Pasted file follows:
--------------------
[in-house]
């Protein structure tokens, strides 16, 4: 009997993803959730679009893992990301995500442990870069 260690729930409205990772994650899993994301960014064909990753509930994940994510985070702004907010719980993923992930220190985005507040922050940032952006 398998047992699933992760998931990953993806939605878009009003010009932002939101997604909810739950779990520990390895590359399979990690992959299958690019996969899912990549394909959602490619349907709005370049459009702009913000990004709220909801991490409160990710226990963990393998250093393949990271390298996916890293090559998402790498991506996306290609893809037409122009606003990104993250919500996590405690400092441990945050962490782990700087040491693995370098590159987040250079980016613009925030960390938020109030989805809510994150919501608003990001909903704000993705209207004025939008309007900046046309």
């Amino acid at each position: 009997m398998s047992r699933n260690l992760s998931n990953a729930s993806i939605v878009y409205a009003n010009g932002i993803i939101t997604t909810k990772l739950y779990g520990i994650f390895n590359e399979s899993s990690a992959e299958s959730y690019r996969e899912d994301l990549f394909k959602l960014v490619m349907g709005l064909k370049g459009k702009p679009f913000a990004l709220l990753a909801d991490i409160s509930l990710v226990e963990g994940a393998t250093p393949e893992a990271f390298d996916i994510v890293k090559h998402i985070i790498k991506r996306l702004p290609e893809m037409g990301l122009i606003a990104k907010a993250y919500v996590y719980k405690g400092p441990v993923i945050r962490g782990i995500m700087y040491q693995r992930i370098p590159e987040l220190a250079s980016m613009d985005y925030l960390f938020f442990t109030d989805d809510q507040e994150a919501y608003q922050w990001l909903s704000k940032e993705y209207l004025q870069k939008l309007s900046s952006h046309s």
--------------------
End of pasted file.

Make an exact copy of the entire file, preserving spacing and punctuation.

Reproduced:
[in-house]
């Protein structure tokens, strides 16, 4: 009997993803959730679009893992990301995500442990870069 260690729930409205990772994650899993994301960014064909990753509930994940994510985070702004907010719980993923992930220190985005507040922050940032952006 398998047992699933992760998931990953993806939605878009009003010009932002939101997604909810739950779990520990390895590359399979990690992959299958690019996969899912990549394909959602490619349907709005370049459009702009913000990004709220909801991490409160990710226990963990393998250093393949990271390298996916890293090559998402790498991506996306290609893809037409122009606003990104993250919500996590405690400092441990945050962490782990700087040491693995370098590159987040250079980016613009925030960390938020109030989805809510994150919501608003990001909903704000993705209207004025939008309007900046046309």
């Amino acid at each position: 009997m398998s047992r699933n260690l992760s998931n990953a729930s993806i939605v878009y409205a009003n010009g932002i993803i939101t997604t909810k990772l739950y779990g520990i994650f390895n590359e399979s899993s990690a992959e299958s959730y690019r996969e899912d994301l990549f394909k959602l960014v490619m349907g709005l064909k370049g459009k702009p679009f913000a990004l709220l990753a909801d991490i409160s509930l990710v226990e963990g994940a393998t250093p393949e893992a990271f390298d996916i994510v890293k090559h998402i985070i790498k991506r996306l702004p290609e893809m037409g990301l122009i606003a990104k907010a993250y919500v996590y719980k405690g400092p441990v993923i945050r962490g782990i995500m700087y040491q693995r992930i370098p590159e987040l220190a250079s980016m613009d985005y925030l960390f938020f442990t109030d989805d809510q507040e994150a919501y608003q922050w990001l909903s704000k940032e993705y209207l004025q870069k939008l309007s900046s952006h046309s």